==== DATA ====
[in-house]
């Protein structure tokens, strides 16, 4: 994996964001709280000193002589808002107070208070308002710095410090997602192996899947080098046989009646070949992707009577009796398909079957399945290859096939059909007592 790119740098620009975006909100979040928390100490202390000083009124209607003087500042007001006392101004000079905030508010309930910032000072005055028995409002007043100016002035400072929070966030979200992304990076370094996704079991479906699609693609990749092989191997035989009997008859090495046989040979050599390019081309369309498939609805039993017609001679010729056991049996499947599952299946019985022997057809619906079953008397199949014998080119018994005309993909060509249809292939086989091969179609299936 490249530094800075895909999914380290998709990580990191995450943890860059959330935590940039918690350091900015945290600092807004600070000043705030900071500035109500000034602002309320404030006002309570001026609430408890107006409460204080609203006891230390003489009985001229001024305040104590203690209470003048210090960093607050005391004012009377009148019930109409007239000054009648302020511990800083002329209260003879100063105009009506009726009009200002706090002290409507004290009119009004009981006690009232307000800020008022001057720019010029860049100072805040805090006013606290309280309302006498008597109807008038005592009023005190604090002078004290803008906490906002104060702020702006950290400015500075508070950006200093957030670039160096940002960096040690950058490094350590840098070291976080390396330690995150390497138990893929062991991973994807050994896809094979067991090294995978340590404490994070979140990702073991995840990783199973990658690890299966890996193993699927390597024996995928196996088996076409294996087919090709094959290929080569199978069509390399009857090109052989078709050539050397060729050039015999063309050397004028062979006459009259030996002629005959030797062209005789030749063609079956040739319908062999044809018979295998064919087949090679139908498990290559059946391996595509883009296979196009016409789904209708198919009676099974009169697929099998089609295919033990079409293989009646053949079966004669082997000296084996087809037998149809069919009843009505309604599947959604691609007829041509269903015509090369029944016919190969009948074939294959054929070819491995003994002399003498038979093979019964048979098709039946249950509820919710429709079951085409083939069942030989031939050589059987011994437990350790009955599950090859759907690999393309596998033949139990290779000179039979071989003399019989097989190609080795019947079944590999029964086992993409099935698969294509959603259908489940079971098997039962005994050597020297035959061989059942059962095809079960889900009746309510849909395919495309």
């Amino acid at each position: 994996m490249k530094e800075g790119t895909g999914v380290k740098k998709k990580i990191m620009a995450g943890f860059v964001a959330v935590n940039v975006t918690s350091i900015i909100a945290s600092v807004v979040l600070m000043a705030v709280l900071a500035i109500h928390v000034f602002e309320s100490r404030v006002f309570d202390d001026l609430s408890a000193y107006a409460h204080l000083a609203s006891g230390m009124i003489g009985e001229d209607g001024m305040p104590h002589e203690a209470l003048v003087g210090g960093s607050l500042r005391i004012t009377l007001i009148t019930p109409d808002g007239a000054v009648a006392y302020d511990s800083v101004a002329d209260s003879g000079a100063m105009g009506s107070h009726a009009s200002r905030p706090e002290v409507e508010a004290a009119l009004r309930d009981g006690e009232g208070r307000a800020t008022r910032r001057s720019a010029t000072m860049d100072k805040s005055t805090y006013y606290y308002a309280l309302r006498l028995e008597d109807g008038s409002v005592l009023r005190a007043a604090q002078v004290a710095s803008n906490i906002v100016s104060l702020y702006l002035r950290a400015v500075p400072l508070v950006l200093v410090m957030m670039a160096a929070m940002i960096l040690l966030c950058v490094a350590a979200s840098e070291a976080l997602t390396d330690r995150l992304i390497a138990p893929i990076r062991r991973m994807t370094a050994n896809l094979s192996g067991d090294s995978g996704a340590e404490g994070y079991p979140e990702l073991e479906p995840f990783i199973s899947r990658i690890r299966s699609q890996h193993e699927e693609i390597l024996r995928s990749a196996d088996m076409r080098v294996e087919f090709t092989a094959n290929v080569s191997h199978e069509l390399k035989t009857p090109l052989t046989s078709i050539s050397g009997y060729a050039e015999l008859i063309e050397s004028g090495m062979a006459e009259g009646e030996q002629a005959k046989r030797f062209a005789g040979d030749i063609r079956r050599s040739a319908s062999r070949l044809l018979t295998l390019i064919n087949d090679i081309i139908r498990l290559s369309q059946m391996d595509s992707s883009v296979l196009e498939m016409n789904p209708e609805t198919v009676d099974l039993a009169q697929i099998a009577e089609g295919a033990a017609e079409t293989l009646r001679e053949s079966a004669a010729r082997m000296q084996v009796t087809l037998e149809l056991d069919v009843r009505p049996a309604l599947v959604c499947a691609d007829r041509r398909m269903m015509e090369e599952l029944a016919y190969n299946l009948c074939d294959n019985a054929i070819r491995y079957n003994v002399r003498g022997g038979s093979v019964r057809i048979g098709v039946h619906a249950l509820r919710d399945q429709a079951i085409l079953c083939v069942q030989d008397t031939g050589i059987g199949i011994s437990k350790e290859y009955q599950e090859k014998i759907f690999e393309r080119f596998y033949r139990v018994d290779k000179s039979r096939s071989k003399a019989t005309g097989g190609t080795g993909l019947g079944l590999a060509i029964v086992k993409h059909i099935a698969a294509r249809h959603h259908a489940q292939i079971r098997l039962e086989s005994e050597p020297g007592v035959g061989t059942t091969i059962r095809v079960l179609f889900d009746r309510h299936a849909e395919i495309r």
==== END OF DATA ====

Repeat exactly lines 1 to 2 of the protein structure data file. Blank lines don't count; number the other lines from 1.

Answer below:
[in-house]
């Protein structure tokens, strides 16, 4: 994996964001709280000193002589808002107070208070308002710095410090997602192996899947080098046989009646070949992707009577009796398909079957399945290859096939059909007592 790119740098620009975006909100979040928390100490202390000083009124209607003087500042007001006392101004000079905030508010309930910032000072005055028995409002007043100016002035400072929070966030979200992304990076370094996704079991479906699609693609990749092989191997035989009997008859090495046989040979050599390019081309369309498939609805039993017609001679010729056991049996499947599952299946019985022997057809619906079953008397199949014998080119018994005309993909060509249809292939086989091969179609299936 490249530094800075895909999914380290998709990580990191995450943890860059959330935590940039918690350091900015945290600092807004600070000043705030900071500035109500000034602002309320404030006002309570001026609430408890107006409460204080609203006891230390003489009985001229001024305040104590203690209470003048210090960093607050005391004012009377009148019930109409007239000054009648302020511990800083002329209260003879100063105009009506009726009009200002706090002290409507004290009119009004009981006690009232307000800020008022001057720019010029860049100072805040805090006013606290309280309302006498008597109807008038005592009023005190604090002078004290803008906490906002104060702020702006950290400015500075508070950006200093957030670039160096940002960096040690950058490094350590840098070291976080390396330690995150390497138990893929062991991973994807050994896809094979067991090294995978340590404490994070979140990702073991995840990783199973990658690890299966890996193993699927390597024996995928196996088996076409294996087919090709094959290929080569199978069509390399009857090109052989078709050539050397060729050039015999063309050397004028062979006459009259030996002629005959030797062209005789030749063609079956040739319908062999044809018979295998064919087949090679139908498990290559059946391996595509883009296979196009016409789904209708198919009676099974009169697929099998089609295919033990079409293989009646053949079966004669082997000296084996087809037998149809069919009843009505309604599947959604691609007829041509269903015509090369029944016919190969009948074939294959054929070819491995003994002399003498038979093979019964048979098709039946249950509820919710429709079951085409083939069942030989031939050589059987011994437990350790009955599950090859759907690999393309596998033949139990290779000179039979071989003399019989097989190609080795019947079944590999029964086992993409099935698969294509959603259908489940079971098997039962005994050597020297035959061989059942059962095809079960889900009746309510849909395919495309």